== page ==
An overhead image shows a fulfillment center with boxes and conveyor belts in a large, open facility
Amazon's Supply Chain Optimization Technologies (SCOT) organization has spent many years building and refining processes to handle peak events like Prime Day. The organization's algorithms help determine which products to stock, and in what quantities; where and how to store them; and the best way to route them to customers.

How peak events like Prime Day helped Amazon navigate the pandemic

The SCOT science team used lessons from the past — and improved existing tools — to contend with “a peak that lasted two years”.

On July 12 and 13, millions of Amazon Prime members visited the Amazon Store to score deals on everything from televisions to clothes. Customers think of Prime Day as a big annual sale. Supply chain managers call it a peak event — one that requires advanced planning to ensure people can buy the discounted products they want and receive them as quickly as possible.

Prime members purchased more than 300 million items, and saved over $1.7 billion, more than any previous Prime Day event.

This year was also the biggest Prime Day event for Amazon's selling partners, most of whom are small and medium-sized businesses, whose sales growth in Amazon’s store outpaced Amazon's retail business.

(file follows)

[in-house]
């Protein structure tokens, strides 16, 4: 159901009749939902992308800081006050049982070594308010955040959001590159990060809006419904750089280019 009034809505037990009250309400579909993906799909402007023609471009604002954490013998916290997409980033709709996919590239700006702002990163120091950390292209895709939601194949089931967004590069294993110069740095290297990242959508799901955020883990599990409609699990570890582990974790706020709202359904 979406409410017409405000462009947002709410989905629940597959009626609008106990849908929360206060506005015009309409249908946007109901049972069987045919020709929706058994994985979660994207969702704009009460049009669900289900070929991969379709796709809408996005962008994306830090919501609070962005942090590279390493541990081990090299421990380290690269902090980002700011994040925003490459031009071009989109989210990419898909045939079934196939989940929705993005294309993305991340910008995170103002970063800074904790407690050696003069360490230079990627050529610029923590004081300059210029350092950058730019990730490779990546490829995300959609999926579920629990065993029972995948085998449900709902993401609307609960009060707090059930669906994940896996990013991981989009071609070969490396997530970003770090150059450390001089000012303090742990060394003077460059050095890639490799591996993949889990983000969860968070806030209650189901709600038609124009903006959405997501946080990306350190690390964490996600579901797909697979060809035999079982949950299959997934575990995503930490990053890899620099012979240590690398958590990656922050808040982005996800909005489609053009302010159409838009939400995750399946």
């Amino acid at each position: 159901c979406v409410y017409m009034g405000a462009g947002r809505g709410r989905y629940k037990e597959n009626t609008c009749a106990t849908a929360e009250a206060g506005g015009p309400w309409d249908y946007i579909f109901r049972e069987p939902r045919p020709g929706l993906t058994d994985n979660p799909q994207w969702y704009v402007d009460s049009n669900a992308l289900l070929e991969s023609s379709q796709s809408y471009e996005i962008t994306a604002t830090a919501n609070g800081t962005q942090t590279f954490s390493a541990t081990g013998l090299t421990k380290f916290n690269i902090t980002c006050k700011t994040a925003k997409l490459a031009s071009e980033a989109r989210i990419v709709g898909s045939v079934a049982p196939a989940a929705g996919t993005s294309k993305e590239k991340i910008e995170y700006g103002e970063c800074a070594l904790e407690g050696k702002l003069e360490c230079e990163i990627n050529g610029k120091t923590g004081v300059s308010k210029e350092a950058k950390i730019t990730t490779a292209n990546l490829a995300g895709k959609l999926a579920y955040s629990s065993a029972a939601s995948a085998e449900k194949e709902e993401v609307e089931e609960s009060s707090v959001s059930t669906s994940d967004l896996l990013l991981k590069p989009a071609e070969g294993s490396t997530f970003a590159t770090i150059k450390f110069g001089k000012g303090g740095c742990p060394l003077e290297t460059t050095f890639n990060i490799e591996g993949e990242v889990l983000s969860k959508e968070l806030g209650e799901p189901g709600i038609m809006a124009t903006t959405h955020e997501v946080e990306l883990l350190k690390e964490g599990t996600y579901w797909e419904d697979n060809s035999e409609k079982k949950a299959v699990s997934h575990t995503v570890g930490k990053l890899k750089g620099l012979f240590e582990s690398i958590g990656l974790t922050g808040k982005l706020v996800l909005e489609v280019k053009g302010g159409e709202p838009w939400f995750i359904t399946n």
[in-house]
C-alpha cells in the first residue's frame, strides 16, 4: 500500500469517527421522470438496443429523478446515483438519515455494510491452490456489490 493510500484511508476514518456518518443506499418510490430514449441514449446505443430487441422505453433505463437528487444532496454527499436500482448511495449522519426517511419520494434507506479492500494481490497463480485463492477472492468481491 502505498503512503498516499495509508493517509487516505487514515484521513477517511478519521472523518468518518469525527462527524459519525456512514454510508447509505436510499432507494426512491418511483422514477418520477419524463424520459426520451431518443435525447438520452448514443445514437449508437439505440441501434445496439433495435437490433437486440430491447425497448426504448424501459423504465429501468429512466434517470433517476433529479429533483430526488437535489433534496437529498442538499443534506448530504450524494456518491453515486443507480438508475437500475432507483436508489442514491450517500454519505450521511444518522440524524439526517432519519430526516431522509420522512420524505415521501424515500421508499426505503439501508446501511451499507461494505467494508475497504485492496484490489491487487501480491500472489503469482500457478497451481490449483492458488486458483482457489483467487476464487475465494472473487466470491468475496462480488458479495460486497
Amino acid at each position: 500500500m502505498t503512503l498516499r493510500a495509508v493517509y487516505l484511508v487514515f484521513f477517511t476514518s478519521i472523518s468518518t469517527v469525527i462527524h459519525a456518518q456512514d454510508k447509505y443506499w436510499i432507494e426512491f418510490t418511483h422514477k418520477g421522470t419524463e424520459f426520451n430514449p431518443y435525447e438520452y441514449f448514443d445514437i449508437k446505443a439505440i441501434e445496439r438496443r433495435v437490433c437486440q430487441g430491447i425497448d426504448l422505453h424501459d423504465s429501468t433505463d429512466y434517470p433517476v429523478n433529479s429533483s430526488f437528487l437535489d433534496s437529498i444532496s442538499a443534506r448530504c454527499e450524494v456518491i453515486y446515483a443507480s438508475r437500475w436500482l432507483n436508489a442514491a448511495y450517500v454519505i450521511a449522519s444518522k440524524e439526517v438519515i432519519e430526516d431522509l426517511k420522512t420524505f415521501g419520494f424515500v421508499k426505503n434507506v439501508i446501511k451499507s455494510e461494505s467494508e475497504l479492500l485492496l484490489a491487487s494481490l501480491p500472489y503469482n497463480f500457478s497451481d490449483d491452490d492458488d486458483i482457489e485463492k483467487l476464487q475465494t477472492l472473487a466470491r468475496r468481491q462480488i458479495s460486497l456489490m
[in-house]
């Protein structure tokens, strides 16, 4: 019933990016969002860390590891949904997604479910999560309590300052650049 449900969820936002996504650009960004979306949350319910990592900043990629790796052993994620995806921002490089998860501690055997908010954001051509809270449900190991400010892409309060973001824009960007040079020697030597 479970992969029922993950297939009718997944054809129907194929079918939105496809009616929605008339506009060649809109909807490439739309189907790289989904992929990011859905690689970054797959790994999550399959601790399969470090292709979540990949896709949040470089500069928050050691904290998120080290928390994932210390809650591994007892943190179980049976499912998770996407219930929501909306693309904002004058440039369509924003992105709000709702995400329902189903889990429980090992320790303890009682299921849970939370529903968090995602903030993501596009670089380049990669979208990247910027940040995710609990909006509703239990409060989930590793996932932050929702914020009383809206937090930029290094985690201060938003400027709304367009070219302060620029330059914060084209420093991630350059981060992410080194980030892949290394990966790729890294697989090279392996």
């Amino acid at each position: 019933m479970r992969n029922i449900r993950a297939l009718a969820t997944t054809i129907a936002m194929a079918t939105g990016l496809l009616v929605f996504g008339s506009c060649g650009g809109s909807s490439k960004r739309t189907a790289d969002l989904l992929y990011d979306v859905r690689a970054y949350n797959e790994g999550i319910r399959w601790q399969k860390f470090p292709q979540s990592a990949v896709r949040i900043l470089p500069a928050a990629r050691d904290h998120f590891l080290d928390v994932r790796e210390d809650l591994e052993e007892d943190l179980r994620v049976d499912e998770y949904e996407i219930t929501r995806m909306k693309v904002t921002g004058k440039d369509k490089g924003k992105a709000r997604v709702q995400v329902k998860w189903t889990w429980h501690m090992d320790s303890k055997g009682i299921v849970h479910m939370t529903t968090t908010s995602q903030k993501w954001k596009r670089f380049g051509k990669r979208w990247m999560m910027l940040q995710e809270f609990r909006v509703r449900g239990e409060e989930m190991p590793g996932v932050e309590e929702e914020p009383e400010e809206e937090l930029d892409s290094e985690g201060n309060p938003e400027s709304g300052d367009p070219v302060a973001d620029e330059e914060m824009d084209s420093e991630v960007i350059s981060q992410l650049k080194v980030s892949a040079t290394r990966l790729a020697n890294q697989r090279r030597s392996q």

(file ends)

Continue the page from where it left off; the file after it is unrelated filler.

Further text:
The scientists on Amazon's Supply Chain Optimization Technologies (SCOT) team have spent many years building and refining processes to handle peak events like Prime Day, Black Friday, Valentine's Day, and all of the other occasions where shoppers are looking for specific discounted items. The team's algorithms help determine which products to stock, and in what quantities; where and how to store them; and the best way to route them to customers.

But what happens when a "peak event'' is unplanned and lasts more than two years?

The COVID-19 pandemic touched off a series of demand spikes, supply chain disruptions, and labor shortages that have persisted with varying intensity since early 2020. The SCOT team was already utilizing state-of-the-art tools in machine learning, mathematical modelling, and optimization. Those tools played an essential role in the pandemic response. The crisis also sparked an examination of how those tools could be adapted to manage the new normal.

A different kind of peak

Even on a ho-hum day in pre-COVID times, managing inventory in Amazon's gargantuan network was a task that drew scientists intrigued by the complexity of challenges, the sheer volume of data, and the opportunity to have customer impact at global scale.

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Scientists on the demand forecasting team, for example, have been doing this in one form or another for more than 15 years, constantly refining the algorithms that help ensure Amazon stocks enough of the products customers want.

As a planning challenge, an event like Prime Day might seem manageable. After all, Amazon sets the dates, picks the products, and sets the discounts. But even a planned event like Prime Day, now in its eighth year, brings its own challenges.

There's a special construction to the [Prime Day] forecast. It's a different week of the year than every other year.
Abhishek Gupta

"There's a special construction to the forecast. It's a different week of the year than every other year," explains Abhishek Gupta, who leads the demand forecasting science team within SCOT.